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13 August 2021 (a month ago)🏷️ #100daystooffload🏷️ #technology🏷️ #project

💯 100 Days to Offload

This article is one of a series of posts in the 100 Days to Offload challenge . The challenge focuses on writing frequency rather than quality, and so posts may not always be fully planned out. They are simply a way to offload thoughts.

View other articles in this series

I don't tend to talk much about the projects I'm working on, but thought this would be a good opportunity to write a post about one such project - Treadl.

Treadl is a web app (and more recently and less popularly a mobile app too). It enables weavers to create and store their weaving patterns and projects online. This could be simply for personal use, or for sharing projects with others as a portfolio.

Treadl's project view, listing some files and weaving patterns

The platform also allows for groups to be created, in which weavers can come together to discuss and share ideas (e.g. as part of a class or weaving group). Weavers can set up their individual profiles in order to tell others a little more about themselves. Users can also comment on other people's projects and creations.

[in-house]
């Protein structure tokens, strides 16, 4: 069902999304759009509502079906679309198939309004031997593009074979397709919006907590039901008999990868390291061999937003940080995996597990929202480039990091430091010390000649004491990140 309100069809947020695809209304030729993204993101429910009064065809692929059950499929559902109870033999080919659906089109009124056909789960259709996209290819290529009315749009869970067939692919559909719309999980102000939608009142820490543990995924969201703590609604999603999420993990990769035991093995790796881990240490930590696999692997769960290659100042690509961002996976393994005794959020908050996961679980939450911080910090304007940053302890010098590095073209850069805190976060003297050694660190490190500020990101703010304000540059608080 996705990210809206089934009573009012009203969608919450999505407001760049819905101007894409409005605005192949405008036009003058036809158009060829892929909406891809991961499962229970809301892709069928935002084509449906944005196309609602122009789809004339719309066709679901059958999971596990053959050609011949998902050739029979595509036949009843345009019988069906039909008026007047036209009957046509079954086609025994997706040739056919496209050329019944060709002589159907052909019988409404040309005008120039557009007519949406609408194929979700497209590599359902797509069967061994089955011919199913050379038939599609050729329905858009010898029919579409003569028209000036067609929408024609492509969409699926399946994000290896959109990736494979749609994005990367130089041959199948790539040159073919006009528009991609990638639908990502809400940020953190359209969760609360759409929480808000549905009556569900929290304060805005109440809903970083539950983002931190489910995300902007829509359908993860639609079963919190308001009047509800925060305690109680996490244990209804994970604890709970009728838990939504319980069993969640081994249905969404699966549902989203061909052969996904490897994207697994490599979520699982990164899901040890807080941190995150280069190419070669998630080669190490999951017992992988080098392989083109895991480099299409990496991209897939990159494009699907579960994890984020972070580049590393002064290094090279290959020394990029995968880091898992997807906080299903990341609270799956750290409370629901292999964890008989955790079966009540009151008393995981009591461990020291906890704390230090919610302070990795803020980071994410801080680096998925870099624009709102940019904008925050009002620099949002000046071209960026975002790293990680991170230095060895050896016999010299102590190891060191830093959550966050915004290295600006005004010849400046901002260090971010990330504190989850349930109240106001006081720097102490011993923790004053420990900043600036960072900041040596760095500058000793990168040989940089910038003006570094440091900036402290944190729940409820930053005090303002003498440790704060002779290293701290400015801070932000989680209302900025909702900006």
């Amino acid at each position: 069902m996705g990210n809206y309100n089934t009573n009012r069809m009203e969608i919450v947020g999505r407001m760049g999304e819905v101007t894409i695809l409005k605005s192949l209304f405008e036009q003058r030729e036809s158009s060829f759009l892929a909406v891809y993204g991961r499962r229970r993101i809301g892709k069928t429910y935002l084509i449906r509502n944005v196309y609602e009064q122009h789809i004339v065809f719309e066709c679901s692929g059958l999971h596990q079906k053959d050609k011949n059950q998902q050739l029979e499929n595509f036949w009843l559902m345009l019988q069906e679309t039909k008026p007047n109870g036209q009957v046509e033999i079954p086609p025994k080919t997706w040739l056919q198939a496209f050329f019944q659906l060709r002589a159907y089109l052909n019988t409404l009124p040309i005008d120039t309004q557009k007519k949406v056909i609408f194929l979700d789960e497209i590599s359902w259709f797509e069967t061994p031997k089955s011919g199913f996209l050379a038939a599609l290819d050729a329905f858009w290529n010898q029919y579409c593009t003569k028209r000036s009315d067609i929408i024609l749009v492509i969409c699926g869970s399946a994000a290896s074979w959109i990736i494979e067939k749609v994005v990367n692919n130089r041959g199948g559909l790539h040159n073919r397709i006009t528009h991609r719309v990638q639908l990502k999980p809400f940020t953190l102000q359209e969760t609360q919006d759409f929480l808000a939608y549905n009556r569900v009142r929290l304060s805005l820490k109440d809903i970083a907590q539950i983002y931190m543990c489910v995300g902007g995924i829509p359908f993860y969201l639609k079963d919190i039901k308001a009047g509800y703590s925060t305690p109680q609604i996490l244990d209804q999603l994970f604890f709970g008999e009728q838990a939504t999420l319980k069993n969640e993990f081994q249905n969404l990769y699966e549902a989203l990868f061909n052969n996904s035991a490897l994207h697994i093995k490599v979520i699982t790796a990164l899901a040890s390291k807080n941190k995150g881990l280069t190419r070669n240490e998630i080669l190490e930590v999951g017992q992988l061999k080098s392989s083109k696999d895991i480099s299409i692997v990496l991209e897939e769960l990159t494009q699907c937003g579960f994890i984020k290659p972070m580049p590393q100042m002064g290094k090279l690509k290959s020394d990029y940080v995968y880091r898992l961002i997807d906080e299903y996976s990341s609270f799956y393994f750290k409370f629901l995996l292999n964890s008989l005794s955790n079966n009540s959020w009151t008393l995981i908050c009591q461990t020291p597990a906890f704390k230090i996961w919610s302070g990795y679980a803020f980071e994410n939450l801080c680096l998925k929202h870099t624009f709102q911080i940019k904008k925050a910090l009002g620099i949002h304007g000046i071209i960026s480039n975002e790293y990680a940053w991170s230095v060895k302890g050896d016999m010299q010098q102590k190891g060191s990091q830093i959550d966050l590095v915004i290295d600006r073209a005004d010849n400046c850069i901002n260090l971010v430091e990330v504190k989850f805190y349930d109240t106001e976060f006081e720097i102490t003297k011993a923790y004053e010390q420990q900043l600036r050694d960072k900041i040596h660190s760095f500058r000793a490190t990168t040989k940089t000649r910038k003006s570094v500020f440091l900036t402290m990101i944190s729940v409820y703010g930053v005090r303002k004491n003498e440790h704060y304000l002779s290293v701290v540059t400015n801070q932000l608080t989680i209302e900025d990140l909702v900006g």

Treadl is compatible with the Weaving Information File (WIF) file format standard. This means that patterns created in other weaving software (such as Fiberworks) can be imported into Treadl. Likewise, Treadl also allows for exporting patterns in WIF format to be imported into other compatible software.

I myself am not a weaver. However, my mother is, and having a space where she and her different groups of weaving colleagues can design and store their patterns and drafts - along with engaging with each other socially - is useful. She initially had the idea for the platform and most of the feature ideas came from her!

Treadl's patten-editor screen

Treadl is free to use as a means of giving back to the community. I had initially planned to create some paid-for features to help cover some of the ongoing hosting costs, but I have parked those ideas for now.

The project is written in React on the front-end, and Python on the back-end. The mobile app (which is mainly useful for the groups functionality) is written in Flutter.


This article is part of a collection of posts involved in the #100DaysToOffload series. As such it may have been written quickly and should be considered more as a thought "dump" rather than a fully-fledged essay. Thanks for reading!

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